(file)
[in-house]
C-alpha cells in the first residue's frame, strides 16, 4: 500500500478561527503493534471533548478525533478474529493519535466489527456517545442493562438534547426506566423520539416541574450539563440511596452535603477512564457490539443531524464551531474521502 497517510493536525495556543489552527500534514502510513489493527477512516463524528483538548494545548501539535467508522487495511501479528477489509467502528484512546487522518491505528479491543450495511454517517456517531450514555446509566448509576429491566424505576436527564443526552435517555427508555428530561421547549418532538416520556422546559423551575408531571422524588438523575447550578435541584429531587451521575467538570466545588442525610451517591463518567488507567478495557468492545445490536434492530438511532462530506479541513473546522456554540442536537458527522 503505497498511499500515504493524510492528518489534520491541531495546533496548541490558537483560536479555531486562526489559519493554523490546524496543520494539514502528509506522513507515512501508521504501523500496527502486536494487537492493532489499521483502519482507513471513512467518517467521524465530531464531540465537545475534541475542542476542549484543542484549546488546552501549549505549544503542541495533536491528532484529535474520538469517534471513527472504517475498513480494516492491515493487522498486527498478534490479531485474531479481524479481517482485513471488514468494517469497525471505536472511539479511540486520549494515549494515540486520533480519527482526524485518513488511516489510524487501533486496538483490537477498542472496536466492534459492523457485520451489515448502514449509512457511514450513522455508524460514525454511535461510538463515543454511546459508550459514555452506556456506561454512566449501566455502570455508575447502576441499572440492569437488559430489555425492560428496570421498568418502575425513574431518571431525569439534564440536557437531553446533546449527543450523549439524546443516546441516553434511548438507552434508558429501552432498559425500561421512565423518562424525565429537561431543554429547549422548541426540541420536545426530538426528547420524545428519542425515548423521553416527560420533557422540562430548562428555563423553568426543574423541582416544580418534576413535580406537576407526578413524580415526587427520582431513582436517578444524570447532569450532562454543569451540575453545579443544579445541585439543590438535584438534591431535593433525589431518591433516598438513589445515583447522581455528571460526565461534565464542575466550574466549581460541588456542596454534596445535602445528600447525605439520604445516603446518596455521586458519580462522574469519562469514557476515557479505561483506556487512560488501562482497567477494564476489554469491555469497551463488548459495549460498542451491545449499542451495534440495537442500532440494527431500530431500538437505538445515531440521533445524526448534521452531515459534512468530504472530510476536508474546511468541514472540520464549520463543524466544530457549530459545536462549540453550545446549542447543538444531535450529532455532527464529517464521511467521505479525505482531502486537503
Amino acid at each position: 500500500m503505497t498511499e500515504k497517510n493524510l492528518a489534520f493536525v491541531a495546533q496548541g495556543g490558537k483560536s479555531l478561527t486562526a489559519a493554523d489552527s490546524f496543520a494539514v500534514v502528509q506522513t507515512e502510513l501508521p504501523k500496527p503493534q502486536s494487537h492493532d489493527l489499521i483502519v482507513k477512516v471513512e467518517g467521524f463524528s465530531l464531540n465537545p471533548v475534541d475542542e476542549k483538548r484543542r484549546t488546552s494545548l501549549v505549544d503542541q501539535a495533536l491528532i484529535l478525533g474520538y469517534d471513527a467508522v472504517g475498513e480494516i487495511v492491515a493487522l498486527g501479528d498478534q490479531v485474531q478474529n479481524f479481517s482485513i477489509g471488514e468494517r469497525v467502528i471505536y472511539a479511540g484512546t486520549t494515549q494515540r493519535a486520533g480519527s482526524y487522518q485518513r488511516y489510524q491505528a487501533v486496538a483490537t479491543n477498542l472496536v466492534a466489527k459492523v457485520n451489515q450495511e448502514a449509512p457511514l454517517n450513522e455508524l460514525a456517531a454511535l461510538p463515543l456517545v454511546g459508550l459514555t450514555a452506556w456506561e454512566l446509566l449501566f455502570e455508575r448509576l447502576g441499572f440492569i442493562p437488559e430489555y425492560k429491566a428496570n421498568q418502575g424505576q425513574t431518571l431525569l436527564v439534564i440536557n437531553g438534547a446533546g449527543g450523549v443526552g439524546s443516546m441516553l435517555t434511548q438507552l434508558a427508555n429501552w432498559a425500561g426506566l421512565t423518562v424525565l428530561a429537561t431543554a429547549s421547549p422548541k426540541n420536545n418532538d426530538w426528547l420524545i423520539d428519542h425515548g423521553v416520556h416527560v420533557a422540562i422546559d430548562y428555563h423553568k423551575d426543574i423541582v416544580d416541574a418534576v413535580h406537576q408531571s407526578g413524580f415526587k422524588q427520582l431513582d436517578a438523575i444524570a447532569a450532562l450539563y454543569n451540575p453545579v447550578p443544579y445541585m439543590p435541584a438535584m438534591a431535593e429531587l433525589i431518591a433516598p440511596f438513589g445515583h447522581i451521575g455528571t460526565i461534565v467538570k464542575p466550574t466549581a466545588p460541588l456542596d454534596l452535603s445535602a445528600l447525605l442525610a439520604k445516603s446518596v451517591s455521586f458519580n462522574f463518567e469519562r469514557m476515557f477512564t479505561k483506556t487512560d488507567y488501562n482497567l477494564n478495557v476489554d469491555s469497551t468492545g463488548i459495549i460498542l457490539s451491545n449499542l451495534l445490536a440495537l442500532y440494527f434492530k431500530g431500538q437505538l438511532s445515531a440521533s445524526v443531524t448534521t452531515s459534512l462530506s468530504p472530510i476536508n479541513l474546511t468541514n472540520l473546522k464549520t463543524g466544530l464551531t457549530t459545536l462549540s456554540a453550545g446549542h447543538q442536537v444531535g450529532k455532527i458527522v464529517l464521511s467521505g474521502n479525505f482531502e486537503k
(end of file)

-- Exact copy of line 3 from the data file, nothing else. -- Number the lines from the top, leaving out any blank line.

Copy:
Amino acid at each position: 500500500m503505497t498511499e500515504k497517510n493524510l492528518a489534520f493536525v491541531a495546533q496548541g495556543g490558537k483560536s479555531l478561527t486562526a489559519a493554523d489552527s490546524f496543520a494539514v500534514v502528509q506522513t507515512e502510513l501508521p504501523k500496527p503493534q502486536s494487537h492493532d489493527l489499521i483502519v482507513k477512516v471513512e467518517g467521524f463524528s465530531l464531540n465537545p471533548v475534541d475542542e476542549k483538548r484543542r484549546t488546552s494545548l501549549v505549544d503542541q501539535a495533536l491528532i484529535l478525533g474520538y469517534d471513527a467508522v472504517g475498513e480494516i487495511v492491515a493487522l498486527g501479528d498478534q490479531v485474531q478474529n479481524f479481517s482485513i477489509g471488514e468494517r469497525v467502528i471505536y472511539a479511540g484512546t486520549t494515549q494515540r493519535a486520533g480519527s482526524y487522518q485518513r488511516y489510524q491505528a487501533v486496538a483490537t479491543n477498542l472496536v466492534a466489527k459492523v457485520n451489515q450495511e448502514a449509512p457511514l454517517n450513522e455508524l460514525a456517531a454511535l461510538p463515543l456517545v454511546g459508550l459514555t450514555a452506556w456506561e454512566l446509566l449501566f455502570e455508575r448509576l447502576g441499572f440492569i442493562p437488559e430489555y425492560k429491566a428496570n421498568q418502575g424505576q425513574t431518571l431525569l436527564v439534564i440536557n437531553g438534547a446533546g449527543g450523549v443526552g439524546s443516546m441516553l435517555t434511548q438507552l434508558a427508555n429501552w432498559a425500561g426506566l421512565t423518562v424525565l428530561a429537561t431543554a429547549s421547549p422548541k426540541n420536545n418532538d426530538w426528547l420524545i423520539d428519542h425515548g423521553v416520556h416527560v420533557a422540562i422546559d430548562y428555563h423553568k423551575d426543574i423541582v416544580d416541574a418534576v413535580h406537576q408531571s407526578g413524580f415526587k422524588q427520582l431513582d436517578a438523575i444524570a447532569a450532562l450539563y454543569n451540575p453545579v447550578p443544579y445541585m439543590p435541584a438535584m438534591a431535593e429531587l433525589i431518591a433516598p440511596f438513589g445515583h447522581i451521575g455528571t460526565i461534565v467538570k464542575p466550574t466549581a466545588p460541588l456542596d454534596l452535603s445535602a445528600l447525605l442525610a439520604k445516603s446518596v451517591s455521586f458519580n462522574f463518567e469519562r469514557m476515557f477512564t479505561k483506556t487512560d488507567y488501562n482497567l477494564n478495557v476489554d469491555s469497551t468492545g463488548i459495549i460498542l457490539s451491545n449499542l451495534l445490536a440495537l442500532y440494527f434492530k431500530g431500538q437505538l438511532s445515531a440521533s445524526v443531524t448534521t452531515s459534512l462530506s468530504p472530510i476536508n479541513l474546511t468541514n472540520l473546522k464549520t463543524g466544530l464551531t457549530t459545536l462549540s456554540a453550545g446549542h447543538q442536537v444531535g450529532k455532527i458527522v464529517l464521511s467521505g474521502n479525505f482531502e486537503k